Enlivening Ourselves
by Dr. Sallie Norquist
Nov 03, 2013 | 32869 views | 0 0 comments | 1720 1720 recommendations | email to a friend | print

Dear Dr. Norquist:

My boyfriend and I split up about six months ago. It was a mutual decision. We just didn’t want the same things in life. Still, I can’t help feeling sad about it. He was my best friend and a good person. I know I need to move on, but I can’t seem to get beyond this sadness. I’m busy at work but after work I’m home and missing him. He moved back to his hometown after we broke up, so I don’t worry about running into him. How can I let go and move on. I feel stuck

Dr. Norquist responds:

Grieving is a process, and it sounds like yours is frozen or at least stagnant. If this was a meaningful, long-term relationship, then six months is not a long time to be grieving this loss.

There are many factors that can influence the process of grieving. Prior significant losses (especially early ones) complicate and often stagnate this process. Losses come in many forms other than the loss of a person or a relationship. Other types of losses include: loss of place or home, losses brought on by a sudden crisis or trauma, and early loss of childhood (that innocent, carefree, safe time in life). These unresolved earlier losses can contribute to feeling overwhelmed when new losses emerge. When we feel overwhelmed it is very difficult to move through the normal process of grieving. Perhaps this is contributing to your “stuck”-ness.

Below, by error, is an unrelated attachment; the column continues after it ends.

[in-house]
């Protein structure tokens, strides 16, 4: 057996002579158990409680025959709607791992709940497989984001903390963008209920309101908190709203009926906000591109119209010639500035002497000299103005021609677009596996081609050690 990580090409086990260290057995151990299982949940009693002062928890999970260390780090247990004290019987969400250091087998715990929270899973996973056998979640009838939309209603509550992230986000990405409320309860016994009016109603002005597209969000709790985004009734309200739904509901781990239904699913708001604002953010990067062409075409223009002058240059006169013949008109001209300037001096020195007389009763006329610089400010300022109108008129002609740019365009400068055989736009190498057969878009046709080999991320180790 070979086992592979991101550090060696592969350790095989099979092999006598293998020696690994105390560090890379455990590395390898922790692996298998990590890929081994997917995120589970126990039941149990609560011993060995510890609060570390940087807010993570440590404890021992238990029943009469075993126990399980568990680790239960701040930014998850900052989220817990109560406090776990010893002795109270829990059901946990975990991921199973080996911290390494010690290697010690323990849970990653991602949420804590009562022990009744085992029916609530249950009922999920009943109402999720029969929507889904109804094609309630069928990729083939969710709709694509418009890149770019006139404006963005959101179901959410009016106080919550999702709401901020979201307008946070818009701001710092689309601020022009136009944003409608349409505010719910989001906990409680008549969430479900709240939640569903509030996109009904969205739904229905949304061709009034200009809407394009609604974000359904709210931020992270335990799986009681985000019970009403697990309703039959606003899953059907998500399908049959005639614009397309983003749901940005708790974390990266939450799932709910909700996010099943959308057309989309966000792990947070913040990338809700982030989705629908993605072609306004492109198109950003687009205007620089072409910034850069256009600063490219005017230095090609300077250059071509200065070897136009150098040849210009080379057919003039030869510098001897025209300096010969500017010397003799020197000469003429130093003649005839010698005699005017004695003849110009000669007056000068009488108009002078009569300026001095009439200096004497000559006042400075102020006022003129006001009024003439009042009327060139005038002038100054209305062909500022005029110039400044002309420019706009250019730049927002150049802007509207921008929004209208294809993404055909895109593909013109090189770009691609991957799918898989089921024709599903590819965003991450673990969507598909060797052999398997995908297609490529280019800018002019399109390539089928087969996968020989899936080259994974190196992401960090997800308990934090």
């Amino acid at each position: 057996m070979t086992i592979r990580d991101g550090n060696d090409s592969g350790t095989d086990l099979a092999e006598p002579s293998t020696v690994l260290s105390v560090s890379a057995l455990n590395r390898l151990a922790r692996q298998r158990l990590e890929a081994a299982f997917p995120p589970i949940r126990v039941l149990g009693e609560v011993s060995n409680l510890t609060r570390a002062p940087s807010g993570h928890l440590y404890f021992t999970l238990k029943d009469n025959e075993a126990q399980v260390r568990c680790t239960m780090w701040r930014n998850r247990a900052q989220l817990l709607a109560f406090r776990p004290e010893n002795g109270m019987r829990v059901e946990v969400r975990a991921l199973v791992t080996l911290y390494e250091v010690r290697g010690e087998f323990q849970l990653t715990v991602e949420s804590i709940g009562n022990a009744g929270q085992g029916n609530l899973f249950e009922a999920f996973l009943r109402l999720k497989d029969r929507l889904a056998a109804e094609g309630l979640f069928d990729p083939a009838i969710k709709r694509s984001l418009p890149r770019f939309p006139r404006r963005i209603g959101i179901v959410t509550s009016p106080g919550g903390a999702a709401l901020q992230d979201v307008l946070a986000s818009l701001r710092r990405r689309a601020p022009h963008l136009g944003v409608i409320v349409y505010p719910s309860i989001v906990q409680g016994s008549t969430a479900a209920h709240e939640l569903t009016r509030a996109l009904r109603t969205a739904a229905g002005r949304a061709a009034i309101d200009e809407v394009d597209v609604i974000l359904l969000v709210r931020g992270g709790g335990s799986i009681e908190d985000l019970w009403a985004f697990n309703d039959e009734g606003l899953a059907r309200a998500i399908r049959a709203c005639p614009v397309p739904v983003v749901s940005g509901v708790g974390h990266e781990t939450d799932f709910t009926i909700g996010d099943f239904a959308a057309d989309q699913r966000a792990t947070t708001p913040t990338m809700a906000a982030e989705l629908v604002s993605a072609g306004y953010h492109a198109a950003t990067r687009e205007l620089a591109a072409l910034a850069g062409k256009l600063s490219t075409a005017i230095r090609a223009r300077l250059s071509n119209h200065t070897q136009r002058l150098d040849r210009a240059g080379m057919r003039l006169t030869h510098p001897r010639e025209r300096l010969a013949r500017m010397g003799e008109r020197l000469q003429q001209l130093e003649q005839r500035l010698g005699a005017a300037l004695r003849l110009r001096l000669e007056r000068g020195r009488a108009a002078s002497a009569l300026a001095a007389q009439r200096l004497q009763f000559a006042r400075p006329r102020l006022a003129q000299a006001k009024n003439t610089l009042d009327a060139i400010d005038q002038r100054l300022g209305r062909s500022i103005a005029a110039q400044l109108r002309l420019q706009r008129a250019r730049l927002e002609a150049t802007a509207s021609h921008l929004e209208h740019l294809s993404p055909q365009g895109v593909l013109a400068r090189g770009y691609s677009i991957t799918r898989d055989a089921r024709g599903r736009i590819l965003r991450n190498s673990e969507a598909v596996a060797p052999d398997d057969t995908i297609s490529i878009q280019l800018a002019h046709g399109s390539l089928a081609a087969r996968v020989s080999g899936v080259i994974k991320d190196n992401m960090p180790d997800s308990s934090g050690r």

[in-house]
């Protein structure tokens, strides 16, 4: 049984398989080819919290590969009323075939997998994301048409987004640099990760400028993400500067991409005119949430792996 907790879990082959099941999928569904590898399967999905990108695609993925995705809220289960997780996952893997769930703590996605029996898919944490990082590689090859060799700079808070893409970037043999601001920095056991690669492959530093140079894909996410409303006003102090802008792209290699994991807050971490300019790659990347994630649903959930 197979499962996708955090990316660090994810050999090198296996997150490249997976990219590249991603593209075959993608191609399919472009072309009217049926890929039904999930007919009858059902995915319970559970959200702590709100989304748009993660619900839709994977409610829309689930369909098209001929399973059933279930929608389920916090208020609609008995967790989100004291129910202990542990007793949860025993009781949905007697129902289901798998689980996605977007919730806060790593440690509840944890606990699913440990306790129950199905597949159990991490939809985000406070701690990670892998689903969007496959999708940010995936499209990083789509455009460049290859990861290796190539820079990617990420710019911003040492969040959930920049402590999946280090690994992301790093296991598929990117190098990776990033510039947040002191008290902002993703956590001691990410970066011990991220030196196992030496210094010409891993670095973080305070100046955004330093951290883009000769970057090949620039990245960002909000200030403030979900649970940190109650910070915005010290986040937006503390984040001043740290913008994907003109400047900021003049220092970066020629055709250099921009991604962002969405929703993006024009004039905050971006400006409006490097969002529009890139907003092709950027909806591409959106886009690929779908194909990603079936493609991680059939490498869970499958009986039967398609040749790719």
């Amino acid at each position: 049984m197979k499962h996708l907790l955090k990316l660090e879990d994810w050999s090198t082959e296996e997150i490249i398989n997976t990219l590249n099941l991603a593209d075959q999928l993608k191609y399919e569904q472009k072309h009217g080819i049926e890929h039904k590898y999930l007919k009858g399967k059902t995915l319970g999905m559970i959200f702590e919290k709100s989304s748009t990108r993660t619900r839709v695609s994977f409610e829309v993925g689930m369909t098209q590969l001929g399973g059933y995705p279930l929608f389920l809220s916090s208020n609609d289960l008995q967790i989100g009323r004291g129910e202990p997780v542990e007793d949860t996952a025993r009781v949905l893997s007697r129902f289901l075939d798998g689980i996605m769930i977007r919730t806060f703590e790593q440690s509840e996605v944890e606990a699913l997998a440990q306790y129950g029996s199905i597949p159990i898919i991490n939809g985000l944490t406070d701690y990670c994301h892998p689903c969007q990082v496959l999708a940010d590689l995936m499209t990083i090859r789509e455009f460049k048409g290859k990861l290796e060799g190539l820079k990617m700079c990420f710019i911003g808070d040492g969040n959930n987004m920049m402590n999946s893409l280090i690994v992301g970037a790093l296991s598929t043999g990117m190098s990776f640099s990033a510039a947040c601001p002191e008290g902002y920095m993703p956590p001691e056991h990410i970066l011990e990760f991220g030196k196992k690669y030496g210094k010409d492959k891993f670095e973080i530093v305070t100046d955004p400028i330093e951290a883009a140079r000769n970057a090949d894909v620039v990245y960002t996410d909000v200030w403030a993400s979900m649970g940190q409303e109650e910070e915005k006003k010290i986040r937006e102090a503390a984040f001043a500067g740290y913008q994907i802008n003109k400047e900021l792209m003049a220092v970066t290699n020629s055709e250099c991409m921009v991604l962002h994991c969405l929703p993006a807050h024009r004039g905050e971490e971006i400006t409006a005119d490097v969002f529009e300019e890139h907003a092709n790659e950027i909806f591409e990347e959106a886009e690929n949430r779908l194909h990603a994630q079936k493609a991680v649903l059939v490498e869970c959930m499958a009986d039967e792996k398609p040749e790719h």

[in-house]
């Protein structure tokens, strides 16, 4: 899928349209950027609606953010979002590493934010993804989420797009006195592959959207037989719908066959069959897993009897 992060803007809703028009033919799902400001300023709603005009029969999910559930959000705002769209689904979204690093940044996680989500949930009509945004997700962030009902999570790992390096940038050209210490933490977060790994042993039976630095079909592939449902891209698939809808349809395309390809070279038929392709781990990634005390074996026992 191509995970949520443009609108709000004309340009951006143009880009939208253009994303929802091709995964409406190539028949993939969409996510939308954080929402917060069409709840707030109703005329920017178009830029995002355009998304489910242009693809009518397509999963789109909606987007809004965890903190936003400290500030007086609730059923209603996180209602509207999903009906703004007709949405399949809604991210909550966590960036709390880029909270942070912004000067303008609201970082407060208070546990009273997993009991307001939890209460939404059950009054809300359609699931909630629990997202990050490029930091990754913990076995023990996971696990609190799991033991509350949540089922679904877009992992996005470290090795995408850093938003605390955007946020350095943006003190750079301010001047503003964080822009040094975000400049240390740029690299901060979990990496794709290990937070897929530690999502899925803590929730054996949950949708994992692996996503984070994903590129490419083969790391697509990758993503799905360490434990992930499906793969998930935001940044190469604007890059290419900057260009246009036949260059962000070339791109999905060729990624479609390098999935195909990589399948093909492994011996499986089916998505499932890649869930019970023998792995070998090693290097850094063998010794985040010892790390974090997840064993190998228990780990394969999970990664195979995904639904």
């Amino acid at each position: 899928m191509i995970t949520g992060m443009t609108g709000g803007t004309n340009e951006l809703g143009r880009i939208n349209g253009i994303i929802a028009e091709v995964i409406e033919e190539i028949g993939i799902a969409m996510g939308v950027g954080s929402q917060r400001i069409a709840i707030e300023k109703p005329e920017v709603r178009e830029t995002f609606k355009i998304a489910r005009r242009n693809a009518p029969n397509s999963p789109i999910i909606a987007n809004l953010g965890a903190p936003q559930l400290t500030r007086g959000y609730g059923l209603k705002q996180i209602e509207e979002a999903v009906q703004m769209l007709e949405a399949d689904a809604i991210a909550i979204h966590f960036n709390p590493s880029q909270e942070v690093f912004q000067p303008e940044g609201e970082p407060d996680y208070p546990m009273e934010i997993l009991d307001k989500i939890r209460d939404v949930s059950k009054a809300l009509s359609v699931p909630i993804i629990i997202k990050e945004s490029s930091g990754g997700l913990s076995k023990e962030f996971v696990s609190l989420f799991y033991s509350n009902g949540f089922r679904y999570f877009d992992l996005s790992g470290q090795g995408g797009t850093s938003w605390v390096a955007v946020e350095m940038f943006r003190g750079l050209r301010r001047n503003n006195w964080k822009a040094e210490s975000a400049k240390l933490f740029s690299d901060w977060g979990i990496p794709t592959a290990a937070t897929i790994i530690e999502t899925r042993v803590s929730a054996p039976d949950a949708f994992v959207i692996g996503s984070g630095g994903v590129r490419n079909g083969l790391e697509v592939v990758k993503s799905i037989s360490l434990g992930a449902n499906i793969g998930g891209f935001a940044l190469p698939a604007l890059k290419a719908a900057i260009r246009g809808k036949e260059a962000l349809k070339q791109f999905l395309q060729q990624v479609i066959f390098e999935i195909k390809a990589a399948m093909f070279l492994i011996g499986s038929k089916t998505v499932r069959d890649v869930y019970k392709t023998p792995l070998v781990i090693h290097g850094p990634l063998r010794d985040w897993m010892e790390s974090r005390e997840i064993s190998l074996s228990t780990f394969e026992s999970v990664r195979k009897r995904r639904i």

Healing requires movement from the stuck place. You can encourage movement through your willingness to be with your sadness. By this I mean acknowledging it; being with it, rather than “in” it. Is it OK to just keep your sadness company? By “keeping it company” I mean sensing where in your body you are holding on to these feelings, then non-judgmentally being with these bodily-felt sadness sensations. The willingness to be with your sadness in this way will likely encourage movement out of the stuck place, thus enabling the innate, intrinsic healing process of grieving to emerge.

Please write again if you try this process and additional questions emerge. Thank you for reaching out to help yourself.

(Dr. Sallie Norquist is a licensed psychologist (NJ #2371) in private practice and is director of Chaitanya Counseling Services, a center for upliftment and enlivenment, in Hoboken.)Dr. Norquist and the staff of Chaitanya invite you to write them at Chaitanya Counseling Services, 51 Newark St., Suite 202, Hoboken, NJ 07030 or www.chaitanya.com or by e-mail at drnorquist@chaitanya.com, or by fax at (201) 656-4700. Questions can address various topics, including relationships, life’s stresses, difficulties, mysteries and dilemmas, as well as questions related to managing stress or alternative ways of understanding health-related concerns. 2013 Chaitanya Counseling Services

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